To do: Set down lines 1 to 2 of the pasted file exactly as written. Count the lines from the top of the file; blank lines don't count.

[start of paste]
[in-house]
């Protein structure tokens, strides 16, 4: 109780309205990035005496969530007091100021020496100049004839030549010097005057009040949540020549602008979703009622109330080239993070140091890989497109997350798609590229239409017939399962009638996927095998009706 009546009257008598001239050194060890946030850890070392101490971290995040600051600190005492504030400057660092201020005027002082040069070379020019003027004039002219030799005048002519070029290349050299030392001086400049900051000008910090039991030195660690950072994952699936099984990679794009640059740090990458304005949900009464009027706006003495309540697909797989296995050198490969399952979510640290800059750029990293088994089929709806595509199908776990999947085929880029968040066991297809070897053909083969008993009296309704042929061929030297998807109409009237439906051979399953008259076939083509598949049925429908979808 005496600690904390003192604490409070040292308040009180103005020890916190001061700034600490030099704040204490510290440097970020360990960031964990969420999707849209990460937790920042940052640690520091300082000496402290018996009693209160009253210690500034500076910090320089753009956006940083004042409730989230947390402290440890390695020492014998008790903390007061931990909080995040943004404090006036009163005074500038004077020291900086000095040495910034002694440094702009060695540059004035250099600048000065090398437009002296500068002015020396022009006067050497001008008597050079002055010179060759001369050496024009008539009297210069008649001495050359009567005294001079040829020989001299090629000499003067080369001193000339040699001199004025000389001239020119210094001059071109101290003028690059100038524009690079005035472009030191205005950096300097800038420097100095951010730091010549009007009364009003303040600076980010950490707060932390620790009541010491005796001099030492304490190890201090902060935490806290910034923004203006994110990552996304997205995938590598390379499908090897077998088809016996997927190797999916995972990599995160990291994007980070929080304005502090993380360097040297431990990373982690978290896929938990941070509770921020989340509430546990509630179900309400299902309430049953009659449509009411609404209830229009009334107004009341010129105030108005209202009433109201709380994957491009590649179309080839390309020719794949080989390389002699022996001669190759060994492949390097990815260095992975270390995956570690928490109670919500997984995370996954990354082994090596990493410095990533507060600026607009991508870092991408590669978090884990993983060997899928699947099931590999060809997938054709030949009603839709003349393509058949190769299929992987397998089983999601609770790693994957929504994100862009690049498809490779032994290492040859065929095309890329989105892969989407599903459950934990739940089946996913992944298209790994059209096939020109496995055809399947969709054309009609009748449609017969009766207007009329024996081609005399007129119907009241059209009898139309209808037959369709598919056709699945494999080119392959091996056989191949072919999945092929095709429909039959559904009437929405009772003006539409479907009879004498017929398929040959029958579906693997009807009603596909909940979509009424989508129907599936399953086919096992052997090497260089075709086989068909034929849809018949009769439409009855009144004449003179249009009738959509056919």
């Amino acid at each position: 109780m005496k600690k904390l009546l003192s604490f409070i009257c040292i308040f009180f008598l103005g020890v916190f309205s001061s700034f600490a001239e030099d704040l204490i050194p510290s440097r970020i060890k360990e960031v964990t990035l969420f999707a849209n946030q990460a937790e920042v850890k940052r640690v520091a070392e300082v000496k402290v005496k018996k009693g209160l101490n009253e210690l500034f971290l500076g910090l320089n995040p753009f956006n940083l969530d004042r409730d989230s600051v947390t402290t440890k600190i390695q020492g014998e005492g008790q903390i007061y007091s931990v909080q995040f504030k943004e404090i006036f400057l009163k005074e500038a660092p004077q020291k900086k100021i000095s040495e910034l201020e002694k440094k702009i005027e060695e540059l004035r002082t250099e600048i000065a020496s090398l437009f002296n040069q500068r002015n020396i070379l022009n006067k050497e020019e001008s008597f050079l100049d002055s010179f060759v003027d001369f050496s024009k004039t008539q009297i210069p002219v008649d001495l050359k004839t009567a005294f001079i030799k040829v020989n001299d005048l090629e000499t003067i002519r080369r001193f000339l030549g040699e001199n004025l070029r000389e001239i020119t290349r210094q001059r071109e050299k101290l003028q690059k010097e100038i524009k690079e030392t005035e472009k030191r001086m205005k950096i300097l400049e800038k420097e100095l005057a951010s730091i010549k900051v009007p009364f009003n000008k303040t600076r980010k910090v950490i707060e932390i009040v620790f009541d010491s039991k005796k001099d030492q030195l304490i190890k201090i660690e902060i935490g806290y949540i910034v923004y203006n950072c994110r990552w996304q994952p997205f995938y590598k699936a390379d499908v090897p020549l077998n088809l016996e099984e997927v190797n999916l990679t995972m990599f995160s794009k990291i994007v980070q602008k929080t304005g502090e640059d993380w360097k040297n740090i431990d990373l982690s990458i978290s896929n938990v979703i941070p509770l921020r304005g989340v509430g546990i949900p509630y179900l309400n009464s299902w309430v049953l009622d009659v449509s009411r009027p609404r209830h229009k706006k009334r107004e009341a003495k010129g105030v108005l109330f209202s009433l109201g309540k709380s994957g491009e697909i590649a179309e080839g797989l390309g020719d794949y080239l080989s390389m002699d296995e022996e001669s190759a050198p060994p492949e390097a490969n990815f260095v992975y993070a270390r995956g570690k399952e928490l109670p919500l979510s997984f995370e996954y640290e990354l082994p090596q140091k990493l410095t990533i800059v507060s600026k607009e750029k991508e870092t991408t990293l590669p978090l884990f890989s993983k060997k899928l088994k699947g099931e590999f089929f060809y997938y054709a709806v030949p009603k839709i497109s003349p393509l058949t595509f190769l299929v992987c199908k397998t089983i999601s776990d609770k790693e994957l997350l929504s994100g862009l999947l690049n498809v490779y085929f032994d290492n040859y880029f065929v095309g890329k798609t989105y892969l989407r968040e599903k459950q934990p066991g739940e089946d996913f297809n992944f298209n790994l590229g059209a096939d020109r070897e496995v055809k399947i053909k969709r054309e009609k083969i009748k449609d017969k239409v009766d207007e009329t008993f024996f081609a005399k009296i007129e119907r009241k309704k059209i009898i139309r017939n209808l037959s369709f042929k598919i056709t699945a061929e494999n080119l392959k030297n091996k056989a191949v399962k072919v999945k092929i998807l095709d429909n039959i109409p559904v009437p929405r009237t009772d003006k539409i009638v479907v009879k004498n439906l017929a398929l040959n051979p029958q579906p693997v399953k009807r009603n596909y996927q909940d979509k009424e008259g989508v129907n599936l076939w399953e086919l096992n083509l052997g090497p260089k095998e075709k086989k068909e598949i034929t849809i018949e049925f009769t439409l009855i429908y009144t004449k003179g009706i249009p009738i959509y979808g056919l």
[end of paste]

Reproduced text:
[in-house]
């Protein structure tokens, strides 16, 4: 109780309205990035005496969530007091100021020496100049004839030549010097005057009040949540020549602008979703009622109330080239993070140091890989497109997350798609590229239409017939399962009638996927095998009706 009546009257008598001239050194060890946030850890070392101490971290995040600051600190005492504030400057660092201020005027002082040069070379020019003027004039002219030799005048002519070029290349050299030392001086400049900051000008910090039991030195660690950072994952699936099984990679794009640059740090990458304005949900009464009027706006003495309540697909797989296995050198490969399952979510640290800059750029990293088994089929709806595509199908776990999947085929880029968040066991297809070897053909083969008993009296309704042929061929030297998807109409009237439906051979399953008259076939083509598949049925429908979808 005496600690904390003192604490409070040292308040009180103005020890916190001061700034600490030099704040204490510290440097970020360990960031964990969420999707849209990460937790920042940052640690520091300082000496402290018996009693209160009253210690500034500076910090320089753009956006940083004042409730989230947390402290440890390695020492014998008790903390007061931990909080995040943004404090006036009163005074500038004077020291900086000095040495910034002694440094702009060695540059004035250099600048000065090398437009002296500068002015020396022009006067050497001008008597050079002055010179060759001369050496024009008539009297210069008649001495050359009567005294001079040829020989001299090629000499003067080369001193000339040699001199004025000389001239020119210094001059071109101290003028690059100038524009690079005035472009030191205005950096300097800038420097100095951010730091010549009007009364009003303040600076980010950490707060932390620790009541010491005796001099030492304490190890201090902060935490806290910034923004203006994110990552996304997205995938590598390379499908090897077998088809016996997927190797999916995972990599995160990291994007980070929080304005502090993380360097040297431990990373982690978290896929938990941070509770921020989340509430546990509630179900309400299902309430049953009659449509009411609404209830229009009334107004009341010129105030108005209202009433109201709380994957491009590649179309080839390309020719794949080989390389002699022996001669190759060994492949390097990815260095992975270390995956570690928490109670919500997984995370996954990354082994090596990493410095990533507060600026607009991508870092991408590669978090884990993983060997899928699947099931590999060809997938054709030949009603839709003349393509058949190769299929992987397998089983999601609770790693994957929504994100862009690049498809490779032994290492040859065929095309890329989105892969989407599903459950934990739940089946996913992944298209790994059209096939020109496995055809399947969709054309009609009748449609017969009766207007009329024996081609005399007129119907009241059209009898139309209808037959369709598919056709699945494999080119392959091996056989191949072919999945092929095709429909039959559904009437929405009772003006539409479907009879004498017929398929040959029958579906693997009807009603596909909940979509009424989508129907599936399953086919096992052997090497260089075709086989068909034929849809018949009769439409009855009144004449003179249009009738959509056919």